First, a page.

The chirping was coming from the small tree right next to me. That much was clear. What wasn’t clear was where the bird was exactly or what type of bird it was.
I looked among the leaves for a minute or two to no avail. Then the bird jumped down to a dead branch just above eye level. It was a chipping sparrow. If it had been singing instead of chirping/calling I would have recognized it without having to see it. I can recognize many calls or chips but apparently not the chipping sparrow’s.
I was glad the bird hopped down to offer a good look. Too many times to count I’ve zeroed in on a bird following its song or call only to have the bird eventually fly off with me never having seen it or identified it. It’s one of the more frustrating things when it comes to birdwatching.
It’s not a surprise that I couldn’t find the bird in the tree initially. Chipping sparrows are one of the smaller birds in New England and a single maple leaf can easily conceal the bird’s whereabouts.
Hummingbirds, at about 3 to 3 1/2 inches long, are our smallest birds, followed by the kinglets at about 3 1/2 to 4 inches long. Chipping sparrows are roughly the same size as a chickadee — about 4 1/2 to 5 1/2 inches long.
By comparison, house sparrows and white-throated sparrows are 6 inches long, or slightly more. Even juncos are an inch or so longer than chipping sparrows.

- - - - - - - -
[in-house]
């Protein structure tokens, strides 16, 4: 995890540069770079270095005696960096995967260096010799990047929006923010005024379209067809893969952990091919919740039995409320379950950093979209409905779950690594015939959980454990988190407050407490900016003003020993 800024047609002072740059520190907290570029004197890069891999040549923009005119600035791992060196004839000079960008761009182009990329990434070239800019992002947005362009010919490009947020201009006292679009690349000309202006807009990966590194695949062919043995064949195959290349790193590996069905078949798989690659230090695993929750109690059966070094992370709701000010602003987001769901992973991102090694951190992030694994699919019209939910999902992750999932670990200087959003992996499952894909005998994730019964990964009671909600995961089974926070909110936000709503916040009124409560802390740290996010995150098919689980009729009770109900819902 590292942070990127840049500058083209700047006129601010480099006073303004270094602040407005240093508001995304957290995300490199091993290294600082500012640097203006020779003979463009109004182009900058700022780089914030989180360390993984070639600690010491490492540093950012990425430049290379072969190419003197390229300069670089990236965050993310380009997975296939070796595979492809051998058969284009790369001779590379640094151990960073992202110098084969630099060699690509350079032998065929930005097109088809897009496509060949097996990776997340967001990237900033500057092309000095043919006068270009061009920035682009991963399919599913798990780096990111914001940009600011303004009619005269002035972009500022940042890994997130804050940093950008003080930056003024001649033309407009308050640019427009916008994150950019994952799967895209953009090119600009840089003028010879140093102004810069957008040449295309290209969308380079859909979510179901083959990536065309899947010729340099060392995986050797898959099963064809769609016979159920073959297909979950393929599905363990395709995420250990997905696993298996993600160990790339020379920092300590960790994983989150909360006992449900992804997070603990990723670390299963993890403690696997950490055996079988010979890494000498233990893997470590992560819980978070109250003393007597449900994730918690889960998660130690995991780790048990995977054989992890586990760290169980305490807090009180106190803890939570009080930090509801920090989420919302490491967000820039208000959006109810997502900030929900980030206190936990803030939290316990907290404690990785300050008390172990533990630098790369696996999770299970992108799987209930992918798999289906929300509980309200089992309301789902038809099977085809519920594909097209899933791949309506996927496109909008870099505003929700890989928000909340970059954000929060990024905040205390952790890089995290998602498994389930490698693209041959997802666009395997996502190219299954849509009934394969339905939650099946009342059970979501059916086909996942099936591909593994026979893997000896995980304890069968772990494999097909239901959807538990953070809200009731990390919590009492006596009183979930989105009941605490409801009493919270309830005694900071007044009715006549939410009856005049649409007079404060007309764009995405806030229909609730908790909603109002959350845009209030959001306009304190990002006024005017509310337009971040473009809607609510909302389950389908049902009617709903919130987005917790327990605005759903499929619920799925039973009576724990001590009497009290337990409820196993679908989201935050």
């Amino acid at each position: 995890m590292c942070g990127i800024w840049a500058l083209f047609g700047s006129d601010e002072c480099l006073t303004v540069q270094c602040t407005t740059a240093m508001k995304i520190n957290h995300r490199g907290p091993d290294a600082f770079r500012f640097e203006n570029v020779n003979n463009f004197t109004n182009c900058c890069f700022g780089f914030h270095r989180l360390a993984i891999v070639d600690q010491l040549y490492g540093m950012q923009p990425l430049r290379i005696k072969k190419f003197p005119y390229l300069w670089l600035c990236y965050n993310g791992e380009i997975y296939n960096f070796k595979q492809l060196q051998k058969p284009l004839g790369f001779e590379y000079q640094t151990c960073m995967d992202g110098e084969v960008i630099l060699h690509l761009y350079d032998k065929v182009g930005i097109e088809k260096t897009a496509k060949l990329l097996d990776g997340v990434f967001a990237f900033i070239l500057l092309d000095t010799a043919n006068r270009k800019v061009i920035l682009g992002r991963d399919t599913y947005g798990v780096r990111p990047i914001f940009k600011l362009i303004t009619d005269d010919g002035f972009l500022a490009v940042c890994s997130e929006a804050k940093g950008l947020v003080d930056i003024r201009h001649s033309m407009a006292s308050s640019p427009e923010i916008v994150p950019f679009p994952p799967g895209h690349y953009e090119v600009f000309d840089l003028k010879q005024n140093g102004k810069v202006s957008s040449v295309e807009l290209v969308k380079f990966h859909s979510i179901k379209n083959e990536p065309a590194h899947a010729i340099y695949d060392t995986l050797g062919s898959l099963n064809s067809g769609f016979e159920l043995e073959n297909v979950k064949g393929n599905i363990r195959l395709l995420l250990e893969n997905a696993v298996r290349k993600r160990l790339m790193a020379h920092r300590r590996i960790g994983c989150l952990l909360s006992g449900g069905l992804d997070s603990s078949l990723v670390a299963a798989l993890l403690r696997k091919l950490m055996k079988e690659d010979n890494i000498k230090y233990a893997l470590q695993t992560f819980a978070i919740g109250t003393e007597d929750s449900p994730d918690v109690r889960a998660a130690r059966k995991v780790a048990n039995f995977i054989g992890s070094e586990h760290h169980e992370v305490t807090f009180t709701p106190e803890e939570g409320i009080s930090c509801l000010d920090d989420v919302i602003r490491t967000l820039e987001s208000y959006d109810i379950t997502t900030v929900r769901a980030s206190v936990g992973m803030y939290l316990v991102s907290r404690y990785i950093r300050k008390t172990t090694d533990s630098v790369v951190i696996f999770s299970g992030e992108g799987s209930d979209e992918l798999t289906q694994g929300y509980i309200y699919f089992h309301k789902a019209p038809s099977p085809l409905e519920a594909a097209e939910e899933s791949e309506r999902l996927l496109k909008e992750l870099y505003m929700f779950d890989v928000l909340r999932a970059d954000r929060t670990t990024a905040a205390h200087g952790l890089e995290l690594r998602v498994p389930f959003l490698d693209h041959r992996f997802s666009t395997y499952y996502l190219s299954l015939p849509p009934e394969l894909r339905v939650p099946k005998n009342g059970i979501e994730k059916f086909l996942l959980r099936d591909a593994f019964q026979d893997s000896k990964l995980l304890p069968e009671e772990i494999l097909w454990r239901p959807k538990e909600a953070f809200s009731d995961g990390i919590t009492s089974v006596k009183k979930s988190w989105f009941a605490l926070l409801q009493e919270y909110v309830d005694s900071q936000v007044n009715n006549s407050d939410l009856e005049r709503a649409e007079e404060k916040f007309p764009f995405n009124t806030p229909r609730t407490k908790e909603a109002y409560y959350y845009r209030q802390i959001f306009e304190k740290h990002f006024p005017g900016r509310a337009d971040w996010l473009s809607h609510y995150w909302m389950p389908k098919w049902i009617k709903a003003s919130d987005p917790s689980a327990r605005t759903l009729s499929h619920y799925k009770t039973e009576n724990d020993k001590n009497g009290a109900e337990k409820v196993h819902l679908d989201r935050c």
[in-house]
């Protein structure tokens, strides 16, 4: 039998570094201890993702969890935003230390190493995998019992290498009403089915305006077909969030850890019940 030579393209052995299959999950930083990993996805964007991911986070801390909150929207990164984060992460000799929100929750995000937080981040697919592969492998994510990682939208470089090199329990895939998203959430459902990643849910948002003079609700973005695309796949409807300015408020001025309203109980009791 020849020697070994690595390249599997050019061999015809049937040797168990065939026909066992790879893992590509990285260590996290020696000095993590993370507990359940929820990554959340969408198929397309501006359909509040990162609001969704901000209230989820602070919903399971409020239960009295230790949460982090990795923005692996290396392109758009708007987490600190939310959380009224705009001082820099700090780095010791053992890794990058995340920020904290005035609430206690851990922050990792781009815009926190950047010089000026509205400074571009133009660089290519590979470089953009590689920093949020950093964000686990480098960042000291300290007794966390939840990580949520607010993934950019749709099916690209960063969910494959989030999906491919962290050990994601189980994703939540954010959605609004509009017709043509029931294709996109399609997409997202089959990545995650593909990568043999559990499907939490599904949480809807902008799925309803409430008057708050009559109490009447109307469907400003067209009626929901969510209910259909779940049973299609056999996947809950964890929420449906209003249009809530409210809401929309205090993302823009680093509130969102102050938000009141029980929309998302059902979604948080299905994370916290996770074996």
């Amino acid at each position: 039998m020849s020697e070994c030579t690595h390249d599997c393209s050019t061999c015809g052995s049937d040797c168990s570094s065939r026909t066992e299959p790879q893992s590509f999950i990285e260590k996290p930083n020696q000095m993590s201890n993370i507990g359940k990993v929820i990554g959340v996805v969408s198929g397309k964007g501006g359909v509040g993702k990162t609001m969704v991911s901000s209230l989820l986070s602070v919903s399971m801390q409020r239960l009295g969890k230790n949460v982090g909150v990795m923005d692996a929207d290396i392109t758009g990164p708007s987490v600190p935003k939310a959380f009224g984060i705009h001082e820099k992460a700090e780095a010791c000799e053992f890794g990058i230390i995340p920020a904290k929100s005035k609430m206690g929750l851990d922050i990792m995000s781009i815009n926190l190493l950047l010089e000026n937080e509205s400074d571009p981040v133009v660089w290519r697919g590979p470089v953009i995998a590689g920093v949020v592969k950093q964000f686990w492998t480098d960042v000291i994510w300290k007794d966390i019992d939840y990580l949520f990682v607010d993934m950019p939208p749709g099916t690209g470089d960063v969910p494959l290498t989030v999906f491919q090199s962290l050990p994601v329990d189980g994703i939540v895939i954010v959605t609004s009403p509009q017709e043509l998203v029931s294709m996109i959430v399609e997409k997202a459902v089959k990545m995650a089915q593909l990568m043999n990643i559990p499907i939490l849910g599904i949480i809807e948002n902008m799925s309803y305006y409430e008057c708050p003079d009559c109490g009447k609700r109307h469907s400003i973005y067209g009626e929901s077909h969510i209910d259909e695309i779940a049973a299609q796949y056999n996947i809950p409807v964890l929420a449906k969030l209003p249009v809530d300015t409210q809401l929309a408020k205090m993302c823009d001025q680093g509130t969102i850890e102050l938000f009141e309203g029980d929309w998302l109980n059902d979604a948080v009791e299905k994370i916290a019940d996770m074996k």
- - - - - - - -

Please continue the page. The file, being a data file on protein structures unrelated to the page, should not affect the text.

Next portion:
So it’s no wonder I couldn’t find it in the leafed-out maple. Thankfully, it made an appearance on a dead branch and lingered there for several minutes.
Chipping sparrows, in my opinion, are one of our more handsome sparrows as well with a rusty cap, black eye stripe and bright white stripe in between. Their song is also easy to recognize and rather ubiquitous in the spring. The song, as the bird’s name suggests, is a series or trill of chips. It can easily be confused with the song of the pine warbler or junco, but the chipping sparrow’s trill is heard most frequently in New England, particularly after April.
Chipping sparrow numbers have declined by an estimated 28 percent between 1966 and 2019, according to the North American Breeding Bird Survey, but thankfully their numbers remain high and are of low conservation concern.
The chipping sparrow, it seems to me, is one of New England’s more underrated birds. It has a pleasant song, beautiful plumage and is a common sighting throughout summer when many birds have seemingly disappeared. Sometimes, they even find obvious perches when someone is looking for them.